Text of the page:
Women in decision-making in the field of education in Greece (May 2018)

May 10, 2018




The English version of the sixteenth comprehensive e-bulletin of the Observatory of the General Secretariat for Gender Equality (GSGE), i.e. the governmental organization in charge of equality between women and men, has been uploaded on its website and it deals with Greek women in decision-making in the field of education: http://www.isotita.gr/wp-content/uploads/2018/05/Observatory-16th-e-bulletin-Women-in-Education-Decision-making-positions.pdf .

Here are the key findings of our analysis:

1) Generally, it is not uncommon to come across gender inequalities in the field of education; there still exist scientific fields and occupations that are dominated by either men or by women.

2) In the early stages of education (years 2-5), the majority of the pedagogues/instructors are women. A similar situation can be observed in Primary and Secondary Education, but to a lesser extent. Indicatively, according to the Hellenic Statistical Authority for the years 2014-2015, women make up 2/3 of the educational body in public high schools.

3) Even though 2/3 of the educational personnel consist of women, the rates of women at Director level positions are below 50% (the rates become even smaller if we do not consider women deputy directors). However, it is a positive fact that during the last few years the rate of women occupying these positions has been increased.

4) In a similar analogy, the representation of women in educational unions is very poor as well. We can observe that the presidents of the Boards of Directors in both Federations are all men. Moreover, we can see there are only 2 women in each one of the 10-member Boards. Also, in a total of 90 Boards of ELME (Unions for Teachers in Secondary Education), the presidents are made up of 74 men and 16 women (January 2018). The number of members in the Boards is 554 (377 men, 177 women) and for the total (presidents and members) we observe that between 644 individuals, 451 men and 193 women.

5) Continuing to the higher education, we can observe that even though more women than men hold a Master’s degree, women do not choose to continue with PhD studies. At this point we should remark on the rates of women who have completed their PhD studies (in 2015-2016 the 47,33%) compared to the ones that belong to the Teaching Research Staff in the Greek Universities (for the same academic year 2015-2016, 33,79%). The rates are becoming lower when we examine women-holders of position in Teaching Research Staff and they reach a disappointing rate of 20% as we move up on the Professor’s rank.

6) The uneven participation of women in decision-making positions in the field of education can also be seen in the administration of the Ministry of Education, Research and Religious Affairs. According to the official website of the Ministry (access 27/04/2018), the administration consists of only 2 women in a total of 8 individuals (Minister,  Deputy Minister, 2 State Secretaries, 4 General Secretaries).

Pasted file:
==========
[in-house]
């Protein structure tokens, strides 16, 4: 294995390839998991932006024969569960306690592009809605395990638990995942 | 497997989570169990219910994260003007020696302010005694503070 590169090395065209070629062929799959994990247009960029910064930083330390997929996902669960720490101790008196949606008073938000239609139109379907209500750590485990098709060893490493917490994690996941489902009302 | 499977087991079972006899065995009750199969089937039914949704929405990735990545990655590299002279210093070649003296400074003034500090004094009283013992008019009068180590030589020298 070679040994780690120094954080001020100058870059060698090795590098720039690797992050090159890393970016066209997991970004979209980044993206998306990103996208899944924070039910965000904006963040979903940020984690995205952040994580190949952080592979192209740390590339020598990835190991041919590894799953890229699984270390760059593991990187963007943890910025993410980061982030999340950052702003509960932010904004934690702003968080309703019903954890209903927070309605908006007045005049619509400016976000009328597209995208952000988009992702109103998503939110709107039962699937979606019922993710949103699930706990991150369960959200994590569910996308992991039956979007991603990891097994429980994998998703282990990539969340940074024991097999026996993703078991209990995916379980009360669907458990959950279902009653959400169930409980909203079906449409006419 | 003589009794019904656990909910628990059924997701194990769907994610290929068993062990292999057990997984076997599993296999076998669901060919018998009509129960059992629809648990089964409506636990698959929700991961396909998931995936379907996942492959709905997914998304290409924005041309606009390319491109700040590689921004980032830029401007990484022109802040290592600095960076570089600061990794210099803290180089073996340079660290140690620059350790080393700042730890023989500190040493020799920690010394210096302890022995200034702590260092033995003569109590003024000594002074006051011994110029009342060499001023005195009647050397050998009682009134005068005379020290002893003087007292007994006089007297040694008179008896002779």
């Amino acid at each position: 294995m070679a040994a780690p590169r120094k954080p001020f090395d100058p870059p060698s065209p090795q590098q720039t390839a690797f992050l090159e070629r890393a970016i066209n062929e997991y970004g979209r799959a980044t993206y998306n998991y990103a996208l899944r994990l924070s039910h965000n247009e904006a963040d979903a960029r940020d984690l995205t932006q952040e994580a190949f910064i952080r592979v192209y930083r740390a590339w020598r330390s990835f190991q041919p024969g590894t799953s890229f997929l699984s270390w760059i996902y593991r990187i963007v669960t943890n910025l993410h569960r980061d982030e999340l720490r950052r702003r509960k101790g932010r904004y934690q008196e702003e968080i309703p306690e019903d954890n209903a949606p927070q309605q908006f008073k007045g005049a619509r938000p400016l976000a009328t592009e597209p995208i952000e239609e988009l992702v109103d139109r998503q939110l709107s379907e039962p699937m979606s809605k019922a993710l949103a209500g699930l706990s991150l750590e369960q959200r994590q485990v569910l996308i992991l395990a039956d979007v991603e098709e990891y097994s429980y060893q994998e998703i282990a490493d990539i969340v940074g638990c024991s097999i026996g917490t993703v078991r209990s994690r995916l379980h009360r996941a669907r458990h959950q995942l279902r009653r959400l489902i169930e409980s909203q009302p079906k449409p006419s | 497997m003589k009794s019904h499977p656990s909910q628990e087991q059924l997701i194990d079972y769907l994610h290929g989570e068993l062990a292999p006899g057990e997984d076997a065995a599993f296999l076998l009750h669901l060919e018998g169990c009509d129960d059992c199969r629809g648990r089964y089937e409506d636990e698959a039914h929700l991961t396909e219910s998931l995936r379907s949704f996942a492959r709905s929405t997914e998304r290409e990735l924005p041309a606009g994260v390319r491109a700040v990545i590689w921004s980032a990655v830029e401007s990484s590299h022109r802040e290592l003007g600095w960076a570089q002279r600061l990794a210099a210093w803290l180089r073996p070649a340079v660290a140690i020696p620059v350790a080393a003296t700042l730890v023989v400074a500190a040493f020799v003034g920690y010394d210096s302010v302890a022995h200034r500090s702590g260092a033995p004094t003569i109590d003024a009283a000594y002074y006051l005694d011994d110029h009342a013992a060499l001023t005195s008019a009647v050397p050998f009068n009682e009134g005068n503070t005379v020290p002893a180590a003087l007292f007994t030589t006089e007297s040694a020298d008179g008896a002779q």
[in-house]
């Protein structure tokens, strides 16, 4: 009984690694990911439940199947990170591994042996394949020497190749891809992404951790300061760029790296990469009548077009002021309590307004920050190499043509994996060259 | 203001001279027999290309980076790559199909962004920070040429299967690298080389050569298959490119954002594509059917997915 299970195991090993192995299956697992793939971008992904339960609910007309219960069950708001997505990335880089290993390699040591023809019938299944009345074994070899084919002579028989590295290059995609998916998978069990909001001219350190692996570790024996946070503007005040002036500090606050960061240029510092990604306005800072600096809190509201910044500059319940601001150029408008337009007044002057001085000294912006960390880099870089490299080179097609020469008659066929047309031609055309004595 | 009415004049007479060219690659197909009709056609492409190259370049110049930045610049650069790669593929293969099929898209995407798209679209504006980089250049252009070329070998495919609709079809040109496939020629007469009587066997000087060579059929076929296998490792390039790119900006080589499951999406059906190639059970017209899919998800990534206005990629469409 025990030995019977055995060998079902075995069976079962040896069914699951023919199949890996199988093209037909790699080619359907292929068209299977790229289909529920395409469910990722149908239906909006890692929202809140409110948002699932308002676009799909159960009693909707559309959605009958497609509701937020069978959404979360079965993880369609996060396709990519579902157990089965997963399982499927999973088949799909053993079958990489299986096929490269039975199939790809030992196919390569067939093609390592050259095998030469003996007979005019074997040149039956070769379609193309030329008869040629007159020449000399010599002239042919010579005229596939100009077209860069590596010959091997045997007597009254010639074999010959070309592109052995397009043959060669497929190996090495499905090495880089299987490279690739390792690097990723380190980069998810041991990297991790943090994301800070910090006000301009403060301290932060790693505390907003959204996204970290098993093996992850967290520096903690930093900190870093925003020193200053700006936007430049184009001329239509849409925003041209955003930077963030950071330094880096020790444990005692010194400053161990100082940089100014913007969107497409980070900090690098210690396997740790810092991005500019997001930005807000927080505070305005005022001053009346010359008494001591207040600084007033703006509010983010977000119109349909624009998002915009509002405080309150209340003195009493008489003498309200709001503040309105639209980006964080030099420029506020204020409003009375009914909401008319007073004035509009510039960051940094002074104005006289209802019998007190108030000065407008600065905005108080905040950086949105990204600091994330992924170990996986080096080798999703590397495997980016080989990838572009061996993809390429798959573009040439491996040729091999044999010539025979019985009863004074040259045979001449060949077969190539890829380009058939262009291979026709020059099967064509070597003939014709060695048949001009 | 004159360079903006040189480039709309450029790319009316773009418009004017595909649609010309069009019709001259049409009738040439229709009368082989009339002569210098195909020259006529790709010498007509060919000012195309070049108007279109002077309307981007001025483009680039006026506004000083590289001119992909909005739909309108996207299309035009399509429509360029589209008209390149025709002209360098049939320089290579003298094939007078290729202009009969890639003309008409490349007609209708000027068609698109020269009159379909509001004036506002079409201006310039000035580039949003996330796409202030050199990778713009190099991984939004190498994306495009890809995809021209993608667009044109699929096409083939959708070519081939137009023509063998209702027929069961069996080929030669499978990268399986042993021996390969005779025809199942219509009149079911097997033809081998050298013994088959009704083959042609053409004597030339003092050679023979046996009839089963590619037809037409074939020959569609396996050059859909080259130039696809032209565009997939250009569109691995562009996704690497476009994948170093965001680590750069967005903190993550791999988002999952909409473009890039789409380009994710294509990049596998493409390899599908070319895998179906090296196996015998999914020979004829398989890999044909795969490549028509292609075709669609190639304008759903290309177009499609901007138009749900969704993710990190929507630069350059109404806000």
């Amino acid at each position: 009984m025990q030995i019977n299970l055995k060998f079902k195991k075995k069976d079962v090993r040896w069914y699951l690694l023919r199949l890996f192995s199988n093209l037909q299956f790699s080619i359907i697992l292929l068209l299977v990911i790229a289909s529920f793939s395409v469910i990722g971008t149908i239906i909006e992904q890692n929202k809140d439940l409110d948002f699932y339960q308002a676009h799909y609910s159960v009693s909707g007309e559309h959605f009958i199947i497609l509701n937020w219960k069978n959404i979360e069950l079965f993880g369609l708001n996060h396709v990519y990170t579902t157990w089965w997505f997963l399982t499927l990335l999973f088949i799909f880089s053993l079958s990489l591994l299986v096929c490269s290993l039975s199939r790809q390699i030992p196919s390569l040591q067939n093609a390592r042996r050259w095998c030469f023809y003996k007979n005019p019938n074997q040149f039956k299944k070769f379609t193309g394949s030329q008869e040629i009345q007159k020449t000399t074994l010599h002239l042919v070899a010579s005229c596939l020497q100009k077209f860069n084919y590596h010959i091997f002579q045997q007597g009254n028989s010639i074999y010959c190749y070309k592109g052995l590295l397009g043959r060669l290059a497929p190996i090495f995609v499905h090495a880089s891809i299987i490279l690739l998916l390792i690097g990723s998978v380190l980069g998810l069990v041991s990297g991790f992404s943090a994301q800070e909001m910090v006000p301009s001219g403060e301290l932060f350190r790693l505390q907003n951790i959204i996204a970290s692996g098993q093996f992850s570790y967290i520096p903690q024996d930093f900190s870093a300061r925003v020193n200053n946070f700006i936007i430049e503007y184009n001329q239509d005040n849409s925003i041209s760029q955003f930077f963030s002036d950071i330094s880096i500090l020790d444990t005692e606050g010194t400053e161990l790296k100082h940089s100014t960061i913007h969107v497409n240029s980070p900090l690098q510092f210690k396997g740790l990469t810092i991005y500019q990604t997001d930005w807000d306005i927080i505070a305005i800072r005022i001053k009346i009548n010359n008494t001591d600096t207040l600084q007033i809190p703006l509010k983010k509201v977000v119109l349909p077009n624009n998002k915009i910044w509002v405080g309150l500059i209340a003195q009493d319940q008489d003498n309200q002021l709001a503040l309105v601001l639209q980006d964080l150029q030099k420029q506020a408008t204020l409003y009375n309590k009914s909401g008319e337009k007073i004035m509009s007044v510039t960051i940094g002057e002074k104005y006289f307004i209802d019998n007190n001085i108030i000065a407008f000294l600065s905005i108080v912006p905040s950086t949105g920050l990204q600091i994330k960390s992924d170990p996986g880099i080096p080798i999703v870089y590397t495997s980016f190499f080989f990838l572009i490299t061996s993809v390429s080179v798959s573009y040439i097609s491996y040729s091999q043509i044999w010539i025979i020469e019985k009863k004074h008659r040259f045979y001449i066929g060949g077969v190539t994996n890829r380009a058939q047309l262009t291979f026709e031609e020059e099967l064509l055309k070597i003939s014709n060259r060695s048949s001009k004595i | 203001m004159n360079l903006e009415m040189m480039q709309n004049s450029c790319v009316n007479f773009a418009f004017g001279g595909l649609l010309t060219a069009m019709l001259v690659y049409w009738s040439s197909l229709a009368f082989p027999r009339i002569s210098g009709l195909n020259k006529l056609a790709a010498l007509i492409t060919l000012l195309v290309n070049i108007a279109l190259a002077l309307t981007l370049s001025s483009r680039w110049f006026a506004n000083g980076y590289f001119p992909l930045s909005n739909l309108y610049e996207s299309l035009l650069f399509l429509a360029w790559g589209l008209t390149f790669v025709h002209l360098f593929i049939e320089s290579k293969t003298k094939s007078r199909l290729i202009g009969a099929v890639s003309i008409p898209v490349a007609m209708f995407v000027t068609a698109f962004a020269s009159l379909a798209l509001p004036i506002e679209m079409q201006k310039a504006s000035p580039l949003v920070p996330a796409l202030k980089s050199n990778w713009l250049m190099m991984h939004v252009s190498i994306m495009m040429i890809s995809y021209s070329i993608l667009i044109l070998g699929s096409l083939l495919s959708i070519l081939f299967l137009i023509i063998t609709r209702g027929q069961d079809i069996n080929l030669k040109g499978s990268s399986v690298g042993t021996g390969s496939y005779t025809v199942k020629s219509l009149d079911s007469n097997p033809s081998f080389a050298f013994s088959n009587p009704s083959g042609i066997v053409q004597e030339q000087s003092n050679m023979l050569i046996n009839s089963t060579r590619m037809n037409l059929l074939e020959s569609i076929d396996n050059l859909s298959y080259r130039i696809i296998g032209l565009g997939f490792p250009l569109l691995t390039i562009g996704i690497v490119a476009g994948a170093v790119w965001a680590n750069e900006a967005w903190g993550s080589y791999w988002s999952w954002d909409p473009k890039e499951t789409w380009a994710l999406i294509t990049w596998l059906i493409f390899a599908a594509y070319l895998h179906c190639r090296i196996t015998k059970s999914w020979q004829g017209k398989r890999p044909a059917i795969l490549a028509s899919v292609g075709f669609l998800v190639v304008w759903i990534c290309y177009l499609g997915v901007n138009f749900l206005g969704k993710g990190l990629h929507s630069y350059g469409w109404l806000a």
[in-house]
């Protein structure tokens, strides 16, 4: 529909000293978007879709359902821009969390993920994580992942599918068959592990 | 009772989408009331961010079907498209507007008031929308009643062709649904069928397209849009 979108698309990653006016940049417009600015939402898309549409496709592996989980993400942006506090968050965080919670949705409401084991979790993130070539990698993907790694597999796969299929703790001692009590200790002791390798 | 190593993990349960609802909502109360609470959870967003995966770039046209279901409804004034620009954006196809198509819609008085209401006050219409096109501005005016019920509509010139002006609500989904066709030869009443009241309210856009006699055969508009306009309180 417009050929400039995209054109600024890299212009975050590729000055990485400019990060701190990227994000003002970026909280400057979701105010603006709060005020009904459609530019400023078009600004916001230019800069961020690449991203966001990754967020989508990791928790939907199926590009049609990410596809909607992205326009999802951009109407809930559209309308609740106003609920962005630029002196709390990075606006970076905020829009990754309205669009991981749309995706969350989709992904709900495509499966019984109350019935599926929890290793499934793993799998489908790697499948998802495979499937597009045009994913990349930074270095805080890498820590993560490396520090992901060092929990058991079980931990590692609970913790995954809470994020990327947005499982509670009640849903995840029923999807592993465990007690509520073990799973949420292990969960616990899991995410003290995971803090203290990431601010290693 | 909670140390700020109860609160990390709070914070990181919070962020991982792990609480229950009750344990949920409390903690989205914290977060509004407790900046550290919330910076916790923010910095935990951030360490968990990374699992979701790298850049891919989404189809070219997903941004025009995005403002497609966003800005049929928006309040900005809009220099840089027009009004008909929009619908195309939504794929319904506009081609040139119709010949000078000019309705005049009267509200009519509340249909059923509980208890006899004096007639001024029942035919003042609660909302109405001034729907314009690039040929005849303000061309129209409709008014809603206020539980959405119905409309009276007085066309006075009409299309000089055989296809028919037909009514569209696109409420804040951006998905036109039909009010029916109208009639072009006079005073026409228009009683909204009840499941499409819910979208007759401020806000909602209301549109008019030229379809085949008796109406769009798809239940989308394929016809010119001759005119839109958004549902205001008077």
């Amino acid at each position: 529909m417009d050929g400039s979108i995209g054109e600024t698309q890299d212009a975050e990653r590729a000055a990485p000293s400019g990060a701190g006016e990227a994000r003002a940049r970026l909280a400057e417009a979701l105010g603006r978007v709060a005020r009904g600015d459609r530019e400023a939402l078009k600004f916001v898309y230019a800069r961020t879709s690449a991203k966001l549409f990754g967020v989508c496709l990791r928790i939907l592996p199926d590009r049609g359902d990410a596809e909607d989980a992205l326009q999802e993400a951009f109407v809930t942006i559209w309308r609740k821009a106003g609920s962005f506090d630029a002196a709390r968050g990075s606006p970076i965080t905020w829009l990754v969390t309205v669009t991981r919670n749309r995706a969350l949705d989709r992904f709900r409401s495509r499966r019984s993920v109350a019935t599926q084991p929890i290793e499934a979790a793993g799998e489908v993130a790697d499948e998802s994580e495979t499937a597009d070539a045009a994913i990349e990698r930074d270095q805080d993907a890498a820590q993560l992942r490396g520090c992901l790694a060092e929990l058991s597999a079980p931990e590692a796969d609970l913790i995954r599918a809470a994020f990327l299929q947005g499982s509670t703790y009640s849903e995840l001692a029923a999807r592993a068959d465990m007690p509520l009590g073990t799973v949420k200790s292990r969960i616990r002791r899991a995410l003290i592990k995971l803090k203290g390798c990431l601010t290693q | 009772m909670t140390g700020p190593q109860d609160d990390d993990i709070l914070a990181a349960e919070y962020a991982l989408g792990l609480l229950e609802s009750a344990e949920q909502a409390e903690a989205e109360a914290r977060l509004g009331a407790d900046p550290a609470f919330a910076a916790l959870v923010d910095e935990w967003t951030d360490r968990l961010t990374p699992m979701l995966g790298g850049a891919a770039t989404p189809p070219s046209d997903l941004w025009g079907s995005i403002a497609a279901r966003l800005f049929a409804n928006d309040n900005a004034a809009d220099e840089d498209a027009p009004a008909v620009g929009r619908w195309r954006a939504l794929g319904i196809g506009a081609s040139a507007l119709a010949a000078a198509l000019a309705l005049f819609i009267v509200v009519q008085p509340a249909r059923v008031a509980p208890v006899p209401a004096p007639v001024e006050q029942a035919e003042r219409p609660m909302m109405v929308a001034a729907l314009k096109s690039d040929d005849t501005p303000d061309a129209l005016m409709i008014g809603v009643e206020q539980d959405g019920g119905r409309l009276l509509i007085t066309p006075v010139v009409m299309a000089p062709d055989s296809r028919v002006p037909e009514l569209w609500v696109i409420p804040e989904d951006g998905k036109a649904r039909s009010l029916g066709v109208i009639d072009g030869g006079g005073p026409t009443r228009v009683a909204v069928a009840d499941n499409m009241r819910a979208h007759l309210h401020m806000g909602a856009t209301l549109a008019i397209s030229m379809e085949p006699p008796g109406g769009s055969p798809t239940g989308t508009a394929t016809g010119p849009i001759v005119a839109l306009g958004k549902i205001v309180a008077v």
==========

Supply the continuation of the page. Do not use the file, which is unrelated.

7) Summing up, we observe that results and conclusions of past studies in Greece and Europe remain valid till today:

– discrimination between women and men in various occupations still exists;

– despite the fact that women form the majority of the Educational personnel, the positions in administration belong mainly to men;

– female representation in Educational Federations and Unions is very low;

– especially in higher education, women are the minority of the Teaching Research Staff in the Greek Universities;

– in fact, the higher the rank is, the lower the number of women is in these positions;

– however, the increase of the rate of women Directors in secondary education is encouraging.

It is noted that the GSGE is implementing a flagship project on service organisation for the integration, monitoring and evaluation of gender equality policies in all aspects of public sector action. The aim is to support the public administration and local authorities in the design, implementation and evaluation of policies with detailed data on equality issues.

Moreover, it is underlined that on page 40 at the 2015 Annual Report on Equality between Women and Men in the European Union (European Commission, March 2016, http://ec.europa.eu/justice/gender-equality/files/annual_reports/2016_annual_report_2015_web_en.pdf ) there has been a positive reference to the specific Greek project.

The e-bulletins take advantage of data derived from the Hellenic Statistical Authority (ELSTAT) as a follow-up of the activation of a Protocol of Cooperation between the General Secretariat for Gender Equality and ELSTAT, and they are also supported by lively graphs, diagrams and charts made solely by the employees of our organization.

In that way, the gaps are revealed and all stakeholders are invited to common action in favour of substantive equality between women and men in all aspects of public and private life.

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